As the mobile industry prepares for Mobile World Congress and much debate about 5G’s future, Opensignal, the independent global standard for measuring real-world mobile network experience, recently released new analysis highlighting 5G’s unsung benefit: the ability to relieve congestion and capacity pressure on the world’s mobile networks. The new report, The 5G Opportunity: How 5G will solve the congestion problems of today’s 4G networks, provides a global comparison of network speeds across 52 countries including the US, and the accompanying U.S. analysis provides more detailed US results, including a review of speed and peak usage in 20 top cities.
The report found that the US falls in the middle of the pack (when compared with the other 76 countries reviewed) on 4G download speed experienced by consumers at the fastest hour of the day.
Furthermore, like the rest of the world, the mobile speeds in the US vary widely throughout the day. The best 4G download speeds in the US were 1.9 times faster in the late hours of the night — when networks are quieter and most users are offline — than during the day and after work hours when networks most need to offer a great experience for their users.
“We think the US will be an interesting worldwide barometer of 5G’s impact on congestion and speed consistency because it holds a mid-level rank amongst global countries for average 4G download speeds, and for its range of speed variation by time of day,” said Brendan Gill, CEO of Opensignal. “It will be one of the first countries to widely adopt 5G services, and any improvements we see in the US mobile consumer experience due to 5G we’ll likely see reflected in many other parts of the world.”
The hour-by-hour fluctuations in download speed also vary by urban locations. At a national level, average 4G download speeds in the US ranged from 15.3 Mbps at the busiest hour — when the most users were consuming the greatest amount of data on the network — to 28.8 Mbps at the quietest hour. However, in the 20 largest cities in the US that range expands in every instance.
Wildly seesawing 4G speeds throughout the day are common in US cities. Over a 24-hour period, consumers in major metro areas will often see their 4G download speeds drop by 20 Mbps or more as demand increases and networks become more congested.
However, when Opensignal compared the speed at the hour of the day when urban users experience the fastest mobile network speeds with the hour where they experience the slowest, it found that almost every urban fastest-hour speed was 10 to 20 Mbps above its average. Meanwhile, slowest-hour speeds across cities were typically only 3 to 5 Mbps below average.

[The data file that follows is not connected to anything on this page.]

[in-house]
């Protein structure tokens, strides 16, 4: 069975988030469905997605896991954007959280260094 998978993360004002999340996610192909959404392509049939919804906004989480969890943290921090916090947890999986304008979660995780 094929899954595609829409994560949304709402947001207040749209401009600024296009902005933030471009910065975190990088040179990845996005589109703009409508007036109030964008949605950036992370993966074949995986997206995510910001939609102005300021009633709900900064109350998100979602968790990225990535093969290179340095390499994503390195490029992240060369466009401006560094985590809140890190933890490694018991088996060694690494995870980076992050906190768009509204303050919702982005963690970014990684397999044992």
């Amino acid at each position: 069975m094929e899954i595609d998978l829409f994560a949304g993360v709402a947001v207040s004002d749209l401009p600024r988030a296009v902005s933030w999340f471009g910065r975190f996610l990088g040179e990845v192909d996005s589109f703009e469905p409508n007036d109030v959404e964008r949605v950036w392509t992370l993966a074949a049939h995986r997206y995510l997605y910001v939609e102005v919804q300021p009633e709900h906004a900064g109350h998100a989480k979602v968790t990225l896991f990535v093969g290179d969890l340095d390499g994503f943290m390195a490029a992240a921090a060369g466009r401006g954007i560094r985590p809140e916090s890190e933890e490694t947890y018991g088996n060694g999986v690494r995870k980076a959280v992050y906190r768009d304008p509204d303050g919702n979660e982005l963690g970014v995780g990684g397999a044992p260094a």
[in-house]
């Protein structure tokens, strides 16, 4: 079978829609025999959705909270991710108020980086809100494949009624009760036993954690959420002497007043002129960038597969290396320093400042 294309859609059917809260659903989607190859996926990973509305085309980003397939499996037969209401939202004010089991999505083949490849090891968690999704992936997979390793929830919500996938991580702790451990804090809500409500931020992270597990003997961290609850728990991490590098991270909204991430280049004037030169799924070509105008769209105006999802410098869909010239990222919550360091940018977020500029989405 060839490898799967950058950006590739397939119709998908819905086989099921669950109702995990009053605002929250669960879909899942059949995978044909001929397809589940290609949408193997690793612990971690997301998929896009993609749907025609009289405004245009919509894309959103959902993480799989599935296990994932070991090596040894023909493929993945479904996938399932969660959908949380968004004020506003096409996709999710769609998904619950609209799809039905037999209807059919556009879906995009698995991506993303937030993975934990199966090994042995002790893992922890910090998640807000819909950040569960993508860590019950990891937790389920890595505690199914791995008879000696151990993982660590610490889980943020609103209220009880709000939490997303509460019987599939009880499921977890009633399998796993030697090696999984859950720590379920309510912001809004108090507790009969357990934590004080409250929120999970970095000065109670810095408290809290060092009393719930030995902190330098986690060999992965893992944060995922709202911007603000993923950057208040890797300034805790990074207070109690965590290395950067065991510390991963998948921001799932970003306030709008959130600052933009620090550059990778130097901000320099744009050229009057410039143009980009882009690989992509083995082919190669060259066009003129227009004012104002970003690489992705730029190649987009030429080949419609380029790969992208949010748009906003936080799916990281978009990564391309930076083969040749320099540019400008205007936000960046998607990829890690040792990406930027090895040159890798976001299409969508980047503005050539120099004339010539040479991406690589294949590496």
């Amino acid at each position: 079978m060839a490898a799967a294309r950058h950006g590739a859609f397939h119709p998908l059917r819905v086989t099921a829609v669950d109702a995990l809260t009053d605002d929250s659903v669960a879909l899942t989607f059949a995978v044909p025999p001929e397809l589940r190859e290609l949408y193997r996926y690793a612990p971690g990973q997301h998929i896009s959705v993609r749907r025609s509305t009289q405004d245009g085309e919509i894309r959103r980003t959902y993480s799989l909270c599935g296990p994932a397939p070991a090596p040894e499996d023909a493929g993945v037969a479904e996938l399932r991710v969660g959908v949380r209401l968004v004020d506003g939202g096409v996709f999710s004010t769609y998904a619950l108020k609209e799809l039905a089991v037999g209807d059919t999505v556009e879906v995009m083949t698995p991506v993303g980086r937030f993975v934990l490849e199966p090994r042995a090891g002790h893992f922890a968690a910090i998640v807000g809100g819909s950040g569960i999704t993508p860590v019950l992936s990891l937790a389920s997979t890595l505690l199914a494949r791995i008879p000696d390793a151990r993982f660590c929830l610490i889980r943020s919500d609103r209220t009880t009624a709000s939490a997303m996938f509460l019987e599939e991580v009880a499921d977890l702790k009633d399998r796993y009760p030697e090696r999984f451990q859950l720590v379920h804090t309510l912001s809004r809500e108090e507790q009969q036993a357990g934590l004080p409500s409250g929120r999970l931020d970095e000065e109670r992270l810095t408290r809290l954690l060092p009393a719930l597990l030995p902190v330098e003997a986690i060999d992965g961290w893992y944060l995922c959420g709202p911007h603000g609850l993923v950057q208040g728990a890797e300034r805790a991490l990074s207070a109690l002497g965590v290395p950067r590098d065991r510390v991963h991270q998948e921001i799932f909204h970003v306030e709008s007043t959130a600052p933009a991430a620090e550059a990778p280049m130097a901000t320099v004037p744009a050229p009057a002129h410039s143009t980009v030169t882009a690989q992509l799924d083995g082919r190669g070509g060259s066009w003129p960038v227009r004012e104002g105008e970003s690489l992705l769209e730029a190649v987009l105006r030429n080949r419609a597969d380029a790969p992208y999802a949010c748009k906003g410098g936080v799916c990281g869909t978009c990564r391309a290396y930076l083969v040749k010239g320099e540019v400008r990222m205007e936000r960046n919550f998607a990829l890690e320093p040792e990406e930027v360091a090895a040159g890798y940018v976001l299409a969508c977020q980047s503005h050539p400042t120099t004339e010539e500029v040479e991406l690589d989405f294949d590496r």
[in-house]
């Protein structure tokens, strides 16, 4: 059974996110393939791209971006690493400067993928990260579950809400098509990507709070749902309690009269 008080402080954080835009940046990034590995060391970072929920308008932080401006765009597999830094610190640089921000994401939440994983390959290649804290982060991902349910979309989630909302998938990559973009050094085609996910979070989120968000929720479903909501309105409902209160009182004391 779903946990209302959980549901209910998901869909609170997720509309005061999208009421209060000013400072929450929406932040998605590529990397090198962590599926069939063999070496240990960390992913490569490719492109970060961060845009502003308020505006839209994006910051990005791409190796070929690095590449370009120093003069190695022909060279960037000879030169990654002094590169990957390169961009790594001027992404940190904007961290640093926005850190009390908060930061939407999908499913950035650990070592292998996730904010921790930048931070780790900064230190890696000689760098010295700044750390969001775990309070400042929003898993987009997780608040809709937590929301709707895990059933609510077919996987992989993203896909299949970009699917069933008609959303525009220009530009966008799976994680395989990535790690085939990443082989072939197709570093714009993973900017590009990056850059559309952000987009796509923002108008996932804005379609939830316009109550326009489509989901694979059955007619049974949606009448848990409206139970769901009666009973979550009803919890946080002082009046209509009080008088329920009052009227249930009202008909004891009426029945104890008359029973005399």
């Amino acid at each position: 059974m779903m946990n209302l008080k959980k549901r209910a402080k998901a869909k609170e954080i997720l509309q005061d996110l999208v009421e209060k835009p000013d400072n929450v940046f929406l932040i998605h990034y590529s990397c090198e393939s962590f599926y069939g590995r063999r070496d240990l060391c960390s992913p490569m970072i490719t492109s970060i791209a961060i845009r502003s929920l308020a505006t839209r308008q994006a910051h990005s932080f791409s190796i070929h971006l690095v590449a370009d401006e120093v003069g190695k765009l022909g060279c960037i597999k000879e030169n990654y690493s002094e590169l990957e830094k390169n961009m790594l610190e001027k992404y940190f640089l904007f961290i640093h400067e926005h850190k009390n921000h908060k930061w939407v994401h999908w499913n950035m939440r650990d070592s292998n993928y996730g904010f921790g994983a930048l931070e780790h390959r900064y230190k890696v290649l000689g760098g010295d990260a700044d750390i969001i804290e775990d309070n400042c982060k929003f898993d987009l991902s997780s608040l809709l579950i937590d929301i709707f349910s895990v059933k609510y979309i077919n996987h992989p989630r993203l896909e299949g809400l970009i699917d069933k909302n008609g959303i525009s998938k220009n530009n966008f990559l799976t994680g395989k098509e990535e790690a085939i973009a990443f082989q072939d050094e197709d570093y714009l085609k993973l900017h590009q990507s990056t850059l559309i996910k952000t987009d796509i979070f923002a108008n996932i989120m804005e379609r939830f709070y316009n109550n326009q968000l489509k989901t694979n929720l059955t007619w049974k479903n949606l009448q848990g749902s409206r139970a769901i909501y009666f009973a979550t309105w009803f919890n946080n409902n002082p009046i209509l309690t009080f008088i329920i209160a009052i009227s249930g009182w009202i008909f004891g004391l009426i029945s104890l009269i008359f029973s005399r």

That means that metro 4G networks are likely congested as the average connections are nowhere near the high speeds that networks can support under optimal conditions.
In addition, operators are doing a good job managing the vast number of users awake and using their smartphones at the busiest times in their major markets. Even the speeds at the busiest hours are only a few megabits shy of city averages.
• Miami was the least consistent of the 20 cities analyzed with speeds yo-yoing between 17 Mbps and 43.2 Mbps over the course of a day.
• Baltimore, Chicago, and New York City, also had sizable fluctuations in speed with differences of 20 Mbps or more depending on the time.
• Denver’s optimal-time 4G download speed of 30 Mbps was still nearly double its most-congested-time speed of 15.3 Mbps.
The report also examined the specific hours of the day where 4G download speeds were fastest and slowest in each US city. Their measurements illustrate that the busy times of day vary by city and range from 3 p.m. to 9 p.m.
For the US as a whole, however, the busiest hour falls at 8 p.m., which was the case for only 1 city in our top 20: St. Louis. That means there’s something about living in dense metropolitan areas that causes consumers to load up their networks earlier in the day — around commute time.
The modern-day reality of working in a big city is often a big commute. Whether it’s streaming music or using navigation services while trapped in gridlock on an LA freeway, or catching up on your favorite TV program while riding the L in Chicago, the peak usage hours for these cities tends to fall mainly within the 4-6 p.m. rush-hour period.
Meanwhile, the fastest hour of the day was measured between 3 a.m. to 6 a.m. for all 20 cities. The early morning peak speed simply illustrates that few people are actually awake, and much less data is consumed in the dead of night. This fairly closely mirrors the global picture, where the fastest hours in the countries analyzed were between 2 a.m. and 5 a.m.
Download/view a copy of the report to see the full analysis and charts at: https://opensignal.com//reports-data/global/data-2019-02/Opensignal-The-5G-Opportunity.pdf.
And to learn more about Opensignal, visit www.opensignal.com and check out the following resources:
• January 2019 State of Mobile Networks: USA Report – https://opensignal.com/reports/2019/01/usa/mobile-network-experience
• Understanding Opensignal’s Metrics — https://opensignal.com/blog/2019/01/03/understanding-mobile-network-experience-what-do-opensignals-metrics-mean-2/
• Why Confidence Intervals are Vital — https://opensignal.com/blog/2019/02/13/why-confidence-intervals-are-vital-in-analyzing-mobile-network-experience/
About the Author: Opensignal is an independent global standard for measuring real-world mobile network experiences. For market analysis, their independent reports are the globally recognized standard for understanding the true state of the world’s mobile networks based on measurements of real user experience. For more information, please visit https://www.opensignal.com/.